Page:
4 out of 4 stars
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‘Human action can be modified to some extent but human nature cannot be changed,’ Abraham Lincoln.
When Lilly was nine years old, she was snatched from the arms of her enslaved mother and auctioned off to a plantation owner, Jesse. For most of her life, she worked there with Jesse’s youngest son James as her only friend but the duo is separated when James turns cold after his father finds out about their friendship.
Years later James comes back from medical school and discovers her hidden musical talent. In a bid to help her, he takes her to a renowned musician who immediately sees her worth. Together, they explore the hidden depths of her talent and explore the vast world of music that takes her to places she could not have imagined. Despite all this one fact remains, Lily is a slave and she has no rights under the law.
The Prodigy Slave, Book One: Journey to Winter Garden by Londyn Skye isn’t your typical slave and master romance novel. It is an inspiring story about a woman who against all odds chases her dreams and becomes one of the greatest musicians the world has ever known. It is about a small group of people who look beyond the color of one’s skin as the defining factor about who they are.
I liked the imagery the author used. The descriptions are spot on and they transport you to a whole different world. She divulges the emotions of the characters and this makes you empathize deeply with what they are feeling.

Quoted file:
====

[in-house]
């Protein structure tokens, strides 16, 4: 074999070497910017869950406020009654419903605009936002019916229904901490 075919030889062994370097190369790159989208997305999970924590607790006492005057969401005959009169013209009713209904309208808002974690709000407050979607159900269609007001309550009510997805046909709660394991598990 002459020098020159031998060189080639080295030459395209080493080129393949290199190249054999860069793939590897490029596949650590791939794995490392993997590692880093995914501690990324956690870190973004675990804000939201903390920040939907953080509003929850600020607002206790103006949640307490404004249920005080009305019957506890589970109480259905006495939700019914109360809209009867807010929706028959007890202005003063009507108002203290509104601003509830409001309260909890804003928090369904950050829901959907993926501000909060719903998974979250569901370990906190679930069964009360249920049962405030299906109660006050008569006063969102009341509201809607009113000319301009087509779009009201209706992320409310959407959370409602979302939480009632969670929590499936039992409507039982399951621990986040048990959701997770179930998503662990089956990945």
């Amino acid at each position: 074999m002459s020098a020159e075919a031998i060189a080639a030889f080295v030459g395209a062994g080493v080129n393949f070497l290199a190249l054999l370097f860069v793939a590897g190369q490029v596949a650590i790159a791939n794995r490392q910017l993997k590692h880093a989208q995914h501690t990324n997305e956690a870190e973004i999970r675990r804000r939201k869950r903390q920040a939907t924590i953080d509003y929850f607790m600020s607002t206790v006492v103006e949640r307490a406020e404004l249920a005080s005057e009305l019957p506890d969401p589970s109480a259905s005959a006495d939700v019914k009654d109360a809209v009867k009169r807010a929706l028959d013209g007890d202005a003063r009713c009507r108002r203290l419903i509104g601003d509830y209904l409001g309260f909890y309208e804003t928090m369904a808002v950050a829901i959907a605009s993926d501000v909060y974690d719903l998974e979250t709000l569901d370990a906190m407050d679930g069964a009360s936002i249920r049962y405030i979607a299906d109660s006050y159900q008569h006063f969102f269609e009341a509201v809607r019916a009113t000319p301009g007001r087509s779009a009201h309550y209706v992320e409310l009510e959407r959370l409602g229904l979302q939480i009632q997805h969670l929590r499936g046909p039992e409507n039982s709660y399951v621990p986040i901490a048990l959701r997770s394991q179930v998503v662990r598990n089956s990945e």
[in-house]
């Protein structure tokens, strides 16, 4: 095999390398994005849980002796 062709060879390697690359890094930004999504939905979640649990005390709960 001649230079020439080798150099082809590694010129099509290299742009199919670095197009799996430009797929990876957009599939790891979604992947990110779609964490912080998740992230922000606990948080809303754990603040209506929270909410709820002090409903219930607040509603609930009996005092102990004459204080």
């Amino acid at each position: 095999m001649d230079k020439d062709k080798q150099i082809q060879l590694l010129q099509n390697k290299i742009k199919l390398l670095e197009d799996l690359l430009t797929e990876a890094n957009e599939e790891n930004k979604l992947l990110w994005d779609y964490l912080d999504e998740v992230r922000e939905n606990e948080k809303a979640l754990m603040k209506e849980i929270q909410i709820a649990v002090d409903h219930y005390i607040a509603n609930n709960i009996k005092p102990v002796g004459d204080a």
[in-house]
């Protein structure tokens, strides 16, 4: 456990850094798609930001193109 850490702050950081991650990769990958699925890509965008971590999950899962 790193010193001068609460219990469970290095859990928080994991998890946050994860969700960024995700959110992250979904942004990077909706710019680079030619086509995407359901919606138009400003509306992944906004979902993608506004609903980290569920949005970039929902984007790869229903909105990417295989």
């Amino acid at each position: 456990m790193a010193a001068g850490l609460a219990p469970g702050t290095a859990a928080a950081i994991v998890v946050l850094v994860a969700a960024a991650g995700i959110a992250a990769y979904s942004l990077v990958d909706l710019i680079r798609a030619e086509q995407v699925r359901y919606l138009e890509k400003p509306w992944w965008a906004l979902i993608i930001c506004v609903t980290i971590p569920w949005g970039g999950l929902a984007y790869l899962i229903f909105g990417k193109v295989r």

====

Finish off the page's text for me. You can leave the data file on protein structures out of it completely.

The most stimulating character to me is William, Lily’s mentor. His role is quite inspiring as he ignores societal expectations and chooses to view black people as his fellow human beings rather than glorified animals. He treats everyone equally and goes out of his way to help Lily achieve her maximum potential.
The book has good use of grammar and proper sentence formation. It also has a few descriptive sex scenes and racial slurs. The novel features minor instances of physical abuse, torture, and murder. I enjoyed the book and I rate it 4 out of 4. The book is highly entertaining and very informative about the inhumane treatment of slaves in the 1800s. Through Lily, the author illustrates the theme of resilience, hard work, and determination. The plot is riveting and most importantly, highly unpredictable. I would recommend the book to anyone who likes a good old historical fiction romance drama.
The Prodigy Slave, Book One: Journey to Winter Garden
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